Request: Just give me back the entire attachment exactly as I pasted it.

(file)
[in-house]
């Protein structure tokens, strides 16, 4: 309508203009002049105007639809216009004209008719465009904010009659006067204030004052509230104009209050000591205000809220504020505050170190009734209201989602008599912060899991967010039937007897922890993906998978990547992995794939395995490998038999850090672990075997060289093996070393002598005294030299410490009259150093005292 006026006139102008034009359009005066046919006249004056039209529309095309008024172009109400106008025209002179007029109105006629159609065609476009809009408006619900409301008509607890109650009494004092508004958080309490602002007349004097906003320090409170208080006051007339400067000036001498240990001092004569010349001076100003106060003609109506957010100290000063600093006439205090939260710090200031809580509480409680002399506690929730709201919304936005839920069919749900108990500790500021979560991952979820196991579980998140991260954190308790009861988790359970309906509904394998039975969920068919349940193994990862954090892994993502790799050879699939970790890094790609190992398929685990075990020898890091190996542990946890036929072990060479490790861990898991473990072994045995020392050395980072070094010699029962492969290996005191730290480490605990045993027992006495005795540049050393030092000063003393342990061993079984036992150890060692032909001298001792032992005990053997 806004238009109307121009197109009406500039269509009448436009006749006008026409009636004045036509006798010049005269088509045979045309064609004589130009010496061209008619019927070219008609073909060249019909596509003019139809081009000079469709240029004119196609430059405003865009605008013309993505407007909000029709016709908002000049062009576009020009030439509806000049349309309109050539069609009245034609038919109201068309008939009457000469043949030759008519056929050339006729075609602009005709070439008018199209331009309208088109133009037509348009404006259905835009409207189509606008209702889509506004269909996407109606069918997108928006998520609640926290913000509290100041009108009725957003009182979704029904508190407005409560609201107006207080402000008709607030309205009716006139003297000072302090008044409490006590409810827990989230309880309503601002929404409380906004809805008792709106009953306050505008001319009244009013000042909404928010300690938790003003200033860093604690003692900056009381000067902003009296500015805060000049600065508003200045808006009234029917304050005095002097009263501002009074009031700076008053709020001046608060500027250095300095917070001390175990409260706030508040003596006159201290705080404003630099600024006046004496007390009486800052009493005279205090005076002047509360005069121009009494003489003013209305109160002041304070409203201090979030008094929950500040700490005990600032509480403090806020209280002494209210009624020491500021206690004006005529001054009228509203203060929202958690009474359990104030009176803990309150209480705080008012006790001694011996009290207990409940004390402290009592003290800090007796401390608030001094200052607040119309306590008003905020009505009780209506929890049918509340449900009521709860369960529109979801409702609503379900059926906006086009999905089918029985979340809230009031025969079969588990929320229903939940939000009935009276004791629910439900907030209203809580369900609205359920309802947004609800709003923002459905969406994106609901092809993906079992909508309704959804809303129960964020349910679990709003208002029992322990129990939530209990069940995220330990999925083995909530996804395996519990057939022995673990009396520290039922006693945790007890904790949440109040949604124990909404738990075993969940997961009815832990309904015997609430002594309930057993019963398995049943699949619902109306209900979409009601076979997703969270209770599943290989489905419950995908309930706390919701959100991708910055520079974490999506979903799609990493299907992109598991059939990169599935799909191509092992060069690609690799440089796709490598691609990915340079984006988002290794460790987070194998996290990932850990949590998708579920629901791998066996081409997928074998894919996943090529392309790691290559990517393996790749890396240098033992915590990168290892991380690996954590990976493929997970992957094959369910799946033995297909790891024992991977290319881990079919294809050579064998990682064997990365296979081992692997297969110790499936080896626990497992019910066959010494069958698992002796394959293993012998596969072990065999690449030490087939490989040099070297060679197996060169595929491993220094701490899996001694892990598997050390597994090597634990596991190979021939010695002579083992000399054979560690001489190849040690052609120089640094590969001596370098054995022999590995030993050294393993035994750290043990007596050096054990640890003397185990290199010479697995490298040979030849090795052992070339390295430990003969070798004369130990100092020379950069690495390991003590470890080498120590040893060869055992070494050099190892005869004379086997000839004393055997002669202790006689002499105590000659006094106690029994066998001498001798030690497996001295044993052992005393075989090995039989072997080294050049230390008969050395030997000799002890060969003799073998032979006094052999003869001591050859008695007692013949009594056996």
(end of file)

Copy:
[in-house]
């Protein structure tokens, strides 16, 4: 309508203009002049105007639809216009004209008719465009904010009659006067204030004052509230104009209050000591205000809220504020505050170190009734209201989602008599912060899991967010039937007897922890993906998978990547992995794939395995490998038999850090672990075997060289093996070393002598005294030299410490009259150093005292 006026006139102008034009359009005066046919006249004056039209529309095309008024172009109400106008025209002179007029109105006629159609065609476009809009408006619900409301008509607890109650009494004092508004958080309490602002007349004097906003320090409170208080006051007339400067000036001498240990001092004569010349001076100003106060003609109506957010100290000063600093006439205090939260710090200031809580509480409680002399506690929730709201919304936005839920069919749900108990500790500021979560991952979820196991579980998140991260954190308790009861988790359970309906509904394998039975969920068919349940193994990862954090892994993502790799050879699939970790890094790609190992398929685990075990020898890091190996542990946890036929072990060479490790861990898991473990072994045995020392050395980072070094010699029962492969290996005191730290480490605990045993027992006495005795540049050393030092000063003393342990061993079984036992150890060692032909001298001792032992005990053997 806004238009109307121009197109009406500039269509009448436009006749006008026409009636004045036509006798010049005269088509045979045309064609004589130009010496061209008619019927070219008609073909060249019909596509003019139809081009000079469709240029004119196609430059405003865009605008013309993505407007909000029709016709908002000049062009576009020009030439509806000049349309309109050539069609009245034609038919109201068309008939009457000469043949030759008519056929050339006729075609602009005709070439008018199209331009309208088109133009037509348009404006259905835009409207189509606008209702889509506004269909996407109606069918997108928006998520609640926290913000509290100041009108009725957003009182979704029904508190407005409560609201107006207080402000008709607030309205009716006139003297000072302090008044409490006590409810827990989230309880309503601002929404409380906004809805008792709106009953306050505008001319009244009013000042909404928010300690938790003003200033860093604690003692900056009381000067902003009296500015805060000049600065508003200045808006009234029917304050005095002097009263501002009074009031700076008053709020001046608060500027250095300095917070001390175990409260706030508040003596006159201290705080404003630099600024006046004496007390009486800052009493005279205090005076002047509360005069121009009494003489003013209305109160002041304070409203201090979030008094929950500040700490005990600032509480403090806020209280002494209210009624020491500021206690004006005529001054009228509203203060929202958690009474359990104030009176803990309150209480705080008012006790001694011996009290207990409940004390402290009592003290800090007796401390608030001094200052607040119309306590008003905020009505009780209506929890049918509340449900009521709860369960529109979801409702609503379900059926906006086009999905089918029985979340809230009031025969079969588990929320229903939940939000009935009276004791629910439900907030209203809580369900609205359920309802947004609800709003923002459905969406994106609901092809993906079992909508309704959804809303129960964020349910679990709003208002029992322990129990939530209990069940995220330990999925083995909530996804395996519990057939022995673990009396520290039922006693945790007890904790949440109040949604124990909404738990075993969940997961009815832990309904015997609430002594309930057993019963398995049943699949619902109306209900979409009601076979997703969270209770599943290989489905419950995908309930706390919701959100991708910055520079974490999506979903799609990493299907992109598991059939990169599935799909191509092992060069690609690799440089796709490598691609990915340079984006988002290794460790987070194998996290990932850990949590998708579920629901791998066996081409997928074998894919996943090529392309790691290559990517393996790749890396240098033992915590990168290892991380690996954590990976493929997970992957094959369910799946033995297909790891024992991977290319881990079919294809050579064998990682064997990365296979081992692997297969110790499936080896626990497992019910066959010494069958698992002796394959293993012998596969072990065999690449030490087939490989040099070297060679197996060169595929491993220094701490899996001694892990598997050390597994090597634990596991190979021939010695002579083992000399054979560690001489190849040690052609120089640094590969001596370098054995022999590995030993050294393993035994750290043990007596050096054990640890003397185990290199010479697995490298040979030849090795052992070339390295430990003969070798004369130990100092020379950069690495390991003590470890080498120590040893060869055992070494050099190892005869004379086997000839004393055997002669202790006689002499105590000659006094106690029994066998001498001798030690497996001295044993052992005393075989090995039989072997080294050049230390008969050395030997000799002890060969003799073998032979006094052999003869001591050859008695007692013949009594056996």